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Students, expats learn about origins of China at new exhibition

By Lin Shujuan in Shanghai | chinadaily.com.cn | Updated: 2022-08-16 16:49

A museum guide talks at an ongoing exhibition in Shanghai featuring the origins of Chinese civilization  on Monday. [Photo by Jin Mengyuan/For chinadaily.com.cn]

More than 40 students from six local universities and over 30 expats in Shanghai visited an ongoing exhibition to learn about the origins of Chinese civilization at the Shanghai Museum on Monday.

The exhibition, titled The Makings of China: the Civilizations of the Xia, Shang, and Zhou Dynasties, provides insights into the first three dynasties of recorded Chinese history.

Participants said the tour, which was organized by the Shanghai Information Office, has allowed them to gain a better understanding of Chinese culture and history.

A total of 314 cultural relics from more than 20 museums, archaeological institutions and research centers in Henan province, as well as discoveries from 89 archaeological sites across China, are on display. These relics date back to the Xia, Shang and Zhou dynasties (c. 2070 bc to 256 bc), which collectively initiated the evolution of Chinese civilization and formed the ethnic origins of China.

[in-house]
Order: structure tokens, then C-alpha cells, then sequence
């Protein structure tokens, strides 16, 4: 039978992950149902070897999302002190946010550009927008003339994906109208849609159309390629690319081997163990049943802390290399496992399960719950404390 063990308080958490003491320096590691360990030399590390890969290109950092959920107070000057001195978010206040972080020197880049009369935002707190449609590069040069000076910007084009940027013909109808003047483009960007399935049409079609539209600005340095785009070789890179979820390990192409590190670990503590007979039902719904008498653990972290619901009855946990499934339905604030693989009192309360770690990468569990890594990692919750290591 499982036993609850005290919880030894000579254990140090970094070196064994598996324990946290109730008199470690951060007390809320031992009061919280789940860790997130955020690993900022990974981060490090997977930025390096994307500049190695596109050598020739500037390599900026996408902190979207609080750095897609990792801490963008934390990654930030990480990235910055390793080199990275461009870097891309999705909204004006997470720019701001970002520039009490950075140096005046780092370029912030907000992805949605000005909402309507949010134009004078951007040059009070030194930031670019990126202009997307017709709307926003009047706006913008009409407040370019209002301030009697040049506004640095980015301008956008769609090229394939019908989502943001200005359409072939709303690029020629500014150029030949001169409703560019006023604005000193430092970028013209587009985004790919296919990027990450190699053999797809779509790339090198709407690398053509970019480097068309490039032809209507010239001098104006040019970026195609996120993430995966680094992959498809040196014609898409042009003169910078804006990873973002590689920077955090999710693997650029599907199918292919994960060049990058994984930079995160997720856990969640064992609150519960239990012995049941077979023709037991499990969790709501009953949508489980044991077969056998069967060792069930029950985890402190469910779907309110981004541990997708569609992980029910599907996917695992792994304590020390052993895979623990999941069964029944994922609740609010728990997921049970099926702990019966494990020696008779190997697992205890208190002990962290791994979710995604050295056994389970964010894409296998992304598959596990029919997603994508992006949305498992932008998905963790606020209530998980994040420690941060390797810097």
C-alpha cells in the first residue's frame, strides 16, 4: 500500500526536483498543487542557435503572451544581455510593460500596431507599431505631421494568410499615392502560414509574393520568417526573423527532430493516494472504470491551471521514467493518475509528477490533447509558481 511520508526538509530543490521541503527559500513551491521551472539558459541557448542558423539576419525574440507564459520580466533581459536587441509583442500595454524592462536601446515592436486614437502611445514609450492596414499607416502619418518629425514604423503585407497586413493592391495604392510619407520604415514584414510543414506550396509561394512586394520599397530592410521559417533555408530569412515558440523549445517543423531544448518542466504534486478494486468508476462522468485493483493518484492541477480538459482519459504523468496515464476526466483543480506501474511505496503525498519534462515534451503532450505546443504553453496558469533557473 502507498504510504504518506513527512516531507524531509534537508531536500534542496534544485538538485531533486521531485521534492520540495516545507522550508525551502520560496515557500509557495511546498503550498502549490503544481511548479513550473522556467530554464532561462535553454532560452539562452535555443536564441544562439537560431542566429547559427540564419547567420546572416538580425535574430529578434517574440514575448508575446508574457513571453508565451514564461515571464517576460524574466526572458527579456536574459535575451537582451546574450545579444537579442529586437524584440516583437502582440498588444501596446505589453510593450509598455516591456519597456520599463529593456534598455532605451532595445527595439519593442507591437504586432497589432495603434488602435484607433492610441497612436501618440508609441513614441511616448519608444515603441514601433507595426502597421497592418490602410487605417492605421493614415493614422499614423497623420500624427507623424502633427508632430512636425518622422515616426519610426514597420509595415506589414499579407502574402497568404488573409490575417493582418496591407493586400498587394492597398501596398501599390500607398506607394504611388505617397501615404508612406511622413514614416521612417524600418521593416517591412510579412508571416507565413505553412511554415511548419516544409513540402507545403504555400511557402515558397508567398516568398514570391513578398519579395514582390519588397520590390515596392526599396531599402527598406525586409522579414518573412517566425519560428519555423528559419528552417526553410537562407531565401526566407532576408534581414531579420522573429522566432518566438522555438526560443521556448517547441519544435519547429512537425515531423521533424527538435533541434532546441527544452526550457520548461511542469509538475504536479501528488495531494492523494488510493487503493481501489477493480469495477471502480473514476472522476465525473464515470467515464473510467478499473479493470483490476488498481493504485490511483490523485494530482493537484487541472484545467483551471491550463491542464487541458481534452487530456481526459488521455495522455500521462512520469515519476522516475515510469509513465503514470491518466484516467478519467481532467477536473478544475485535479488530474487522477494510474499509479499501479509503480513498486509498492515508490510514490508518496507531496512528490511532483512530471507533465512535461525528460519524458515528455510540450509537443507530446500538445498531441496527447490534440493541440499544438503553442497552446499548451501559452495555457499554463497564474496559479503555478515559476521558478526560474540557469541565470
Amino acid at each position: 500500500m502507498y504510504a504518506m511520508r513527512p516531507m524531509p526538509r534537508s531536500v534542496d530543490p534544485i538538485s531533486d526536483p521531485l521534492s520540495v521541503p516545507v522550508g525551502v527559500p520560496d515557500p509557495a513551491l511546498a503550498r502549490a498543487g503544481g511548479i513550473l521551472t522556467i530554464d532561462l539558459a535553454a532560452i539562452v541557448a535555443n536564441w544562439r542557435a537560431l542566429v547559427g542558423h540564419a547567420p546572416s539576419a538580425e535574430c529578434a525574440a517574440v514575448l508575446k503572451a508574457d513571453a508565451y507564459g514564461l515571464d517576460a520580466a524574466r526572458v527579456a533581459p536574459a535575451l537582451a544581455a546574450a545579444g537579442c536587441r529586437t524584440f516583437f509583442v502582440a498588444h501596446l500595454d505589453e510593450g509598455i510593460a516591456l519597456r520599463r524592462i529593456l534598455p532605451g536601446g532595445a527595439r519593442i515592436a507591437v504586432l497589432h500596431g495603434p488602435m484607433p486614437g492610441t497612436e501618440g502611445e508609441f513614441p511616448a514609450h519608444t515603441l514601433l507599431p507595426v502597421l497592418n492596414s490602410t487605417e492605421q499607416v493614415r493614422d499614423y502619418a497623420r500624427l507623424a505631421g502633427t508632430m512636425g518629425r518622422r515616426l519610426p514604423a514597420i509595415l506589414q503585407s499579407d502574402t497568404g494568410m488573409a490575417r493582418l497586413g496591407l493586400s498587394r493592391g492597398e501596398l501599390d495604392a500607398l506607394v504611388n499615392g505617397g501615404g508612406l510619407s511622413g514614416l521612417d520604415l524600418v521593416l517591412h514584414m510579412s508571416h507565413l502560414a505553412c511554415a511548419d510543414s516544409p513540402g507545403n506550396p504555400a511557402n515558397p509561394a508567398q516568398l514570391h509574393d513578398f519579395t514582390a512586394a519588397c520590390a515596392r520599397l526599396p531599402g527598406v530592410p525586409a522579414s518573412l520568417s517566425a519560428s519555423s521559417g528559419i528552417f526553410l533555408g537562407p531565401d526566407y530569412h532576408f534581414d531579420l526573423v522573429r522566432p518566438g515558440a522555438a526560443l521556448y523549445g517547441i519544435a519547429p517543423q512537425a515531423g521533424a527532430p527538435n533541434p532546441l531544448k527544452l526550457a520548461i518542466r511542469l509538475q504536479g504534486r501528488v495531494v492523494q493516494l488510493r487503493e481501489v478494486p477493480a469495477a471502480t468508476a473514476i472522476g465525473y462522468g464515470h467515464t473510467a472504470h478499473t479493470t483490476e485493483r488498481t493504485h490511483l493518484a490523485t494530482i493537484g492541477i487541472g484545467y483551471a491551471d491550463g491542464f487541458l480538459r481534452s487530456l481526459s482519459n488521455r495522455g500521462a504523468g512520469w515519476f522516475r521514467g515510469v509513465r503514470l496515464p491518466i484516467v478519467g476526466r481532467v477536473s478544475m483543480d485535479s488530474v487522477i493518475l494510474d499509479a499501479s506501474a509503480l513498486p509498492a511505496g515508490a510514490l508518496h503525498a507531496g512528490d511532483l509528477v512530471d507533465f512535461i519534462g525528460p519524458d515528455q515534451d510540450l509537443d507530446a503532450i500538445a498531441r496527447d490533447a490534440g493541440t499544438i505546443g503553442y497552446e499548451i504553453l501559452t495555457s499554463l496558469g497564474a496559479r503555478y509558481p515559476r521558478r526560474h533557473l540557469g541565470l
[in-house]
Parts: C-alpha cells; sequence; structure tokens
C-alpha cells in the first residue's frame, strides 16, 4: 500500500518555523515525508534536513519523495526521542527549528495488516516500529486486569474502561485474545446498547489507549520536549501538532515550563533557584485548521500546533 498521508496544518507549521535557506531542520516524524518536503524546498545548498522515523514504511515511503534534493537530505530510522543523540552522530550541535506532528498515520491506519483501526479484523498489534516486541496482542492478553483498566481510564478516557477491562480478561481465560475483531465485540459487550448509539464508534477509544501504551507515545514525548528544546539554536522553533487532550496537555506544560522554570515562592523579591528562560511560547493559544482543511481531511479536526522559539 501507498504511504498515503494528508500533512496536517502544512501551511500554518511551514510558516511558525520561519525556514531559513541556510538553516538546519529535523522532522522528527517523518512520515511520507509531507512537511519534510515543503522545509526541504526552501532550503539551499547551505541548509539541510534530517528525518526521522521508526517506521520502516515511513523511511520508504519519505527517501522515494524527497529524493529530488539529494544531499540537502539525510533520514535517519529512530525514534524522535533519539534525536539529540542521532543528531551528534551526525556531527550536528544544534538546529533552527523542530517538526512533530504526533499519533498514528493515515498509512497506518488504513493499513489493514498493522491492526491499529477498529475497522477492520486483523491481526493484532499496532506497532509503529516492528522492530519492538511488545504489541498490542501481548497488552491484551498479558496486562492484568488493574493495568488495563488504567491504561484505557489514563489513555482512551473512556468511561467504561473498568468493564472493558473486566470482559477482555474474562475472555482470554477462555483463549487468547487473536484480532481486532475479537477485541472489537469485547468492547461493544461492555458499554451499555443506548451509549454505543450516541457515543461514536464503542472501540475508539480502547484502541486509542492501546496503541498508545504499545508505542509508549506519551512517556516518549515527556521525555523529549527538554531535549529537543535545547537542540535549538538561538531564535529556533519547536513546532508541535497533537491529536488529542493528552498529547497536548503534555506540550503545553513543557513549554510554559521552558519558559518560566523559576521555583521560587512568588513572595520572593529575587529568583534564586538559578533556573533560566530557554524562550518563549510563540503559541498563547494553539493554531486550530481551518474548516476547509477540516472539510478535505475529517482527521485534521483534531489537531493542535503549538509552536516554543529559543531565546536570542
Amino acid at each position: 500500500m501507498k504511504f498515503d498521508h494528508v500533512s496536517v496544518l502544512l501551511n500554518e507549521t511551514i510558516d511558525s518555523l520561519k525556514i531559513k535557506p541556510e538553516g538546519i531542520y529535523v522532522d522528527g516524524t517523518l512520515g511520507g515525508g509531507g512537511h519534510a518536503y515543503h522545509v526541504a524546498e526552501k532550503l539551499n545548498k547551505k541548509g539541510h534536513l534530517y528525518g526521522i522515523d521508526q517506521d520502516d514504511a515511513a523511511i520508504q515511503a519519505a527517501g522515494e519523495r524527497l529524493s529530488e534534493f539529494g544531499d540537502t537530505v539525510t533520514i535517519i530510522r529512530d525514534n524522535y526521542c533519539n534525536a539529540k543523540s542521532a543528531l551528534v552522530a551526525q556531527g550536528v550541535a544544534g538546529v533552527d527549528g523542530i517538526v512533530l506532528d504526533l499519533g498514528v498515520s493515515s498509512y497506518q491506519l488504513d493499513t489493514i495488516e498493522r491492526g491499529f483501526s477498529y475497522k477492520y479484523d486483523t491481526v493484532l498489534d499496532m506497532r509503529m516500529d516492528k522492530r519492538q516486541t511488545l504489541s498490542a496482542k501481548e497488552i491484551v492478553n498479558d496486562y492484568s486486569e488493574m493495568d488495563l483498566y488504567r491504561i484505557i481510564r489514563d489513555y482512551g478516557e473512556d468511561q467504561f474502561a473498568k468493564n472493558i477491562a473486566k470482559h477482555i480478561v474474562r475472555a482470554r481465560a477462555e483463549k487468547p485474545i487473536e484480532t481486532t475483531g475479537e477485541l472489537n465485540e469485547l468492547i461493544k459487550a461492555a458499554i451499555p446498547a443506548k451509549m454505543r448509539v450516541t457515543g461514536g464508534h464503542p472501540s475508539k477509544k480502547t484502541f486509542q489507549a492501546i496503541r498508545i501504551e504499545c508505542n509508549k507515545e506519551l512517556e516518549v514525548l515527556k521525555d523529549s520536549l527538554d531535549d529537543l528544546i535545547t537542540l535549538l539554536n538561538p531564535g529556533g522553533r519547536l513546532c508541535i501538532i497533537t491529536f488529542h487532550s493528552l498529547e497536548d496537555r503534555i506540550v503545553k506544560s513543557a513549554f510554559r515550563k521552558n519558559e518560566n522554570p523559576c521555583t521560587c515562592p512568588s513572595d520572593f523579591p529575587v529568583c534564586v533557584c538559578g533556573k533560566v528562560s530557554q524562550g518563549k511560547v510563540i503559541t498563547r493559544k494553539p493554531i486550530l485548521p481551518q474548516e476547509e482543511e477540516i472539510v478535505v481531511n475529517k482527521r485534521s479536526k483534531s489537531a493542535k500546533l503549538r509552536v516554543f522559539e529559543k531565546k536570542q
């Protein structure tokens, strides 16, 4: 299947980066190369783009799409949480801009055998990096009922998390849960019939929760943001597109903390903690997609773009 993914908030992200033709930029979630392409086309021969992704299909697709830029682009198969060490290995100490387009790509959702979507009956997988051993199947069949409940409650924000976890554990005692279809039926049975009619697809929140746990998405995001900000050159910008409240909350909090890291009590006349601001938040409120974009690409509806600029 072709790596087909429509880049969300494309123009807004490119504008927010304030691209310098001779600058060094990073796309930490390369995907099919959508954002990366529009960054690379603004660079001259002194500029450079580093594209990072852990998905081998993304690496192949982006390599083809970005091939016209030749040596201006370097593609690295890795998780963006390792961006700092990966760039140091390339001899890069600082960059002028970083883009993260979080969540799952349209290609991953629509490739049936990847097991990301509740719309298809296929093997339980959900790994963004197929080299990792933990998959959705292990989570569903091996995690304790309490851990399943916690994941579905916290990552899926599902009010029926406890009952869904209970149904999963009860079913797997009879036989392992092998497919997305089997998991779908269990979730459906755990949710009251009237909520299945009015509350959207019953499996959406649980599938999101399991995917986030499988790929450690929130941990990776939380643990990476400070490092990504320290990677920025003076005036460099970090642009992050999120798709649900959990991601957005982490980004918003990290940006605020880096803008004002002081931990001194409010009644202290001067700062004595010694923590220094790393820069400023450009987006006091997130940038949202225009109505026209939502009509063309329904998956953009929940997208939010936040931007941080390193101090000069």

Mart Nusrat, an Australian lecturer, looks at an ancient set of Chinese bells at the Shanghai Museum. [Photo by Jin Mengyuan/For chinadaily.com.cn]

Mart Nusrat, an Australian lecturer, said that a set of ancient Chinese bells impressed him the most.

"Music is borderless. Everybody likes it," he said. "Here, you can see the wisdom of the Chinese nation 5,000 years ago."

Shi Jiayin, a sophomore of Shanghai Jiao Tong University, was amazed by the exquisite design and making of the artifacts on display.

"While browsing the relics in the museum, I thought that it is unbelievable ancient humans made these artifacts by hand," said Shi.

Isabella Szczukiewicz, a Poland student of Tongji University, and Oksana, a Russian dance teacher, said they were interested in finding out more about certain objects on display.

Chen Jie, vice curator of Shanghai Museum, said the museum is holding the exhibition to show how China took shape as an early state, as well as to establish a connection between the past and the present.

"We hope our foreign friends can also get to know more about Chinese history and civilization through this exhibition," said Chen.

Jin Mengyuan contributed to this story.

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